WASHINGTON: US says that every country can make their own decisions about how they – if and how they participate in the Saudi-led coalition attacking Houthi rebels in Yemen.
Speaking at the daily press briefing, State Department’s Acting Spokesperson Marie Harf said despite supporting Pakistan logistically, with munitions and other arms, “every country can make their own decisions about that. That’s not for us to decide”.
“Every country can make their own decisions if and how they participate in the Saudi-led coalition. We have said that we are supporting them logistically, as I said, with munitions and other arms as well. Every country can make their own decisions about that. That’s not for us to decide” she elaborated.
On approximately $1 billion of arms deal, including Hellfire missiles and helicopters, to Pakistan, Harf confirmed that the State Department has approved a military sale to Pakistan for helicopters and associated equipment, parts, and support for an estimated cost of about $952 million.
“This proposed sale of helicopters and weapons systems will provide Pakistan with military capabilities in support of its counter-terrorism operations inside the country,” she said.
Answering a question regarding possible use of the weapons, Harf said the arms are for internal counter-terrorism uses inside Pakistan.
She said we have a very close counterterrorism relationship with Pakistan for very good reasons. There’s still a serious threat in Pakistan from terrorists who have either attacked the United States or American soldiers in Afghanistan, who have tried to plot and plan against the West, including the U.S. Obviously, the remnants of core al-Qaida are mainly in the tribal areas of Pakistan. So the Pakistanis have a serious problem still, and that’s why we’re trying to help them. This is in our national security interest to do so.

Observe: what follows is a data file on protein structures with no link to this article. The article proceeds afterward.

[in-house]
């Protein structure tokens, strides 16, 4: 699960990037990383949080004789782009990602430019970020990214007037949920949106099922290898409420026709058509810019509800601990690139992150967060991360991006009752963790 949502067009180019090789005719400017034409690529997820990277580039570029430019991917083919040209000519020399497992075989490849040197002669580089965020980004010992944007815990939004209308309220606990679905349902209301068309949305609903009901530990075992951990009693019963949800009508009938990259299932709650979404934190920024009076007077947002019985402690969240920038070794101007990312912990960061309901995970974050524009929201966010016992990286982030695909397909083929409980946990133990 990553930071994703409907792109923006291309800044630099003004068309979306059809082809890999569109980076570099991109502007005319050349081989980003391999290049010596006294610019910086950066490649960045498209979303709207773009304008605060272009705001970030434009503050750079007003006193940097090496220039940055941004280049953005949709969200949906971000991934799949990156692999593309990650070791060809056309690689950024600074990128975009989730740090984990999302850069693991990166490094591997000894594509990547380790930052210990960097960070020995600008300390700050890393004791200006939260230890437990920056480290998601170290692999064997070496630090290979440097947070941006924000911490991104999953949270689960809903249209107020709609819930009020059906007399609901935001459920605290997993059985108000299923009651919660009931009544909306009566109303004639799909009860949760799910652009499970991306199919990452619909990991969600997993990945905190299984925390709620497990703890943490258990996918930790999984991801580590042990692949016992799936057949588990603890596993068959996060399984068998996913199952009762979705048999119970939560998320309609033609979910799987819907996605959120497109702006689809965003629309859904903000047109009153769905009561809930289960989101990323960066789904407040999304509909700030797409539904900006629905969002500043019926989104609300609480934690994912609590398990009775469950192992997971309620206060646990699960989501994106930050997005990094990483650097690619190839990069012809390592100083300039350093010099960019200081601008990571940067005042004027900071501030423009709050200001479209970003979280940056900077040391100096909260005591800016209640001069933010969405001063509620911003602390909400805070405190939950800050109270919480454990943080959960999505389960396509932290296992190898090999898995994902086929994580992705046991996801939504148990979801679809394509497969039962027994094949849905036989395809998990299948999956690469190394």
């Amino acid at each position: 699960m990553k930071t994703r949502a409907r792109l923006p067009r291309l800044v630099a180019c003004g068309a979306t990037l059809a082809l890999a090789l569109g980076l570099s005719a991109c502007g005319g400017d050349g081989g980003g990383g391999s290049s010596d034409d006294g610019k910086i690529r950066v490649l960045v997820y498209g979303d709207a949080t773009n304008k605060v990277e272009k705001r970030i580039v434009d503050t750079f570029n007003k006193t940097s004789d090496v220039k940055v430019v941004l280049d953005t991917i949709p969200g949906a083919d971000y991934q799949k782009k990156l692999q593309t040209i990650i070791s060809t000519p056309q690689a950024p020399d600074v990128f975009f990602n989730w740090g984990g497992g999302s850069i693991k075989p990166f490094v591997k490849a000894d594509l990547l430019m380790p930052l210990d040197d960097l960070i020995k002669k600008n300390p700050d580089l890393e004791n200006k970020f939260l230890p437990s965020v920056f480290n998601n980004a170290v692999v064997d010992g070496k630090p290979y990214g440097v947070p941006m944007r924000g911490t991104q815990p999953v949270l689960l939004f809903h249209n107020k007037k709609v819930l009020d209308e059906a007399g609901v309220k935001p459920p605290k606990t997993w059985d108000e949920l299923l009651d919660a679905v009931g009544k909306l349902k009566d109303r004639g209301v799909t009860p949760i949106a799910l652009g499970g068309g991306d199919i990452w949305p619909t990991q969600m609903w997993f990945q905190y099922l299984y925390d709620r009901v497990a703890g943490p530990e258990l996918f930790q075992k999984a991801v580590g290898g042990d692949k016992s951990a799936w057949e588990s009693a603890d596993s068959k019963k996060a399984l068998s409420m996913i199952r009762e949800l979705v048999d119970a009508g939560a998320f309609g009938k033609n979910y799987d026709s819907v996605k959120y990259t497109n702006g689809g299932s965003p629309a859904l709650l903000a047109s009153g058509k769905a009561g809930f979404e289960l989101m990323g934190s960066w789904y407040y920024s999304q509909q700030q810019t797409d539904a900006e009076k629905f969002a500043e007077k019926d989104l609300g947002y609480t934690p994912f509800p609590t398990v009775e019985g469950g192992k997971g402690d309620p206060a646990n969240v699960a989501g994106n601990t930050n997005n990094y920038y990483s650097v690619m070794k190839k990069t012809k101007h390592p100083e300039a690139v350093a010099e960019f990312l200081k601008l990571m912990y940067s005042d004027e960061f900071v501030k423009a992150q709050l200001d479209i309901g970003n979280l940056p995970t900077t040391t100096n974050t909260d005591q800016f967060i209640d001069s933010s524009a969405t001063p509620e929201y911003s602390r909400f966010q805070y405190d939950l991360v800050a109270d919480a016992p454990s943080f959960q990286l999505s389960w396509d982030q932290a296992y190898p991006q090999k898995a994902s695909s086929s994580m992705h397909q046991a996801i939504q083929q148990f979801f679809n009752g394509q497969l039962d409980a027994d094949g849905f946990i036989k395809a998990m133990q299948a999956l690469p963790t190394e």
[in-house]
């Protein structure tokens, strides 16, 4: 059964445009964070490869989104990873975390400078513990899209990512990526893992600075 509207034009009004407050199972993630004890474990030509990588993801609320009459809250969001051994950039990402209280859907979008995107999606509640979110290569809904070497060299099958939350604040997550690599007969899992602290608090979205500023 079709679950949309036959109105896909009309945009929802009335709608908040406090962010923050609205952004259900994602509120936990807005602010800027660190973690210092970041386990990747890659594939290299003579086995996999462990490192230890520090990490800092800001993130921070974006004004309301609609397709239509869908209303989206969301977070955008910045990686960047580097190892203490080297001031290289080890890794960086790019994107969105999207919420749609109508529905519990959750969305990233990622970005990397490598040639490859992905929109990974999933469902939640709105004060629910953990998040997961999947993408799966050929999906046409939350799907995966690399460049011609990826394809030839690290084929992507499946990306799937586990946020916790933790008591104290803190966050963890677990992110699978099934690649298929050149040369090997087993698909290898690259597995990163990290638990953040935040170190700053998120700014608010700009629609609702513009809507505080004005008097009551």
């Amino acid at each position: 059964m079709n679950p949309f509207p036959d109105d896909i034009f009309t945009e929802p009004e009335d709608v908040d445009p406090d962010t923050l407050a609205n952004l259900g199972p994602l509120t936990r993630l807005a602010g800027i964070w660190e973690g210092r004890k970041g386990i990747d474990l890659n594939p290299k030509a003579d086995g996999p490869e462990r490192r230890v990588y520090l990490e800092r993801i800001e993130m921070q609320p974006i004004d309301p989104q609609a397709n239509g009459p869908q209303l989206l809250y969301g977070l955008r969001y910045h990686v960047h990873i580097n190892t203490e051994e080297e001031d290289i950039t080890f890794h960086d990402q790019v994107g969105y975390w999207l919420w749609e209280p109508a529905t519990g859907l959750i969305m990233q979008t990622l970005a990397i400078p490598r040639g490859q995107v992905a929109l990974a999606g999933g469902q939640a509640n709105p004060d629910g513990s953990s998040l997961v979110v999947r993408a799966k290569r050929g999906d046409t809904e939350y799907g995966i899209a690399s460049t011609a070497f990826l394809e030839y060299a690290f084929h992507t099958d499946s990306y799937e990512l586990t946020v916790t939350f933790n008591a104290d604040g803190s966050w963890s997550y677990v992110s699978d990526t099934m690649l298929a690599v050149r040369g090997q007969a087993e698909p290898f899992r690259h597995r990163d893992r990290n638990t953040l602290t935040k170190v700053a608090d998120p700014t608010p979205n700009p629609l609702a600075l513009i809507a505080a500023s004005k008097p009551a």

“We obviously have many ways of monitoring how weapons we sell to any country are used in terms of end use and how we monitor that. That’s obviously something we care very deeply about.”
The sale, which requires approval by Congress, would see Pakistan acquire 15 Viper Attack Helicopters and 1,000 Hellfire II Missiles, along with associated hardware and training, the US Defense Security Cooperation Agency said in a statement released on Monday.
Identifying Pakistan as a country “vital to US foreign policy and national security goals in South Asia”, she said would not adversely affect the regional balance of power.
Islamabad has been battling a homegrown insurgency since 2004 and has deployed about one-third of its forces in its restive tribal areas along the Afghan border where they are engaging Taliban and Al-Qaeda linked militants.
“This proposed sale will provide Pakistan with a precision strike, enhanced survivability aircraft that it can operate at high-altitudes”.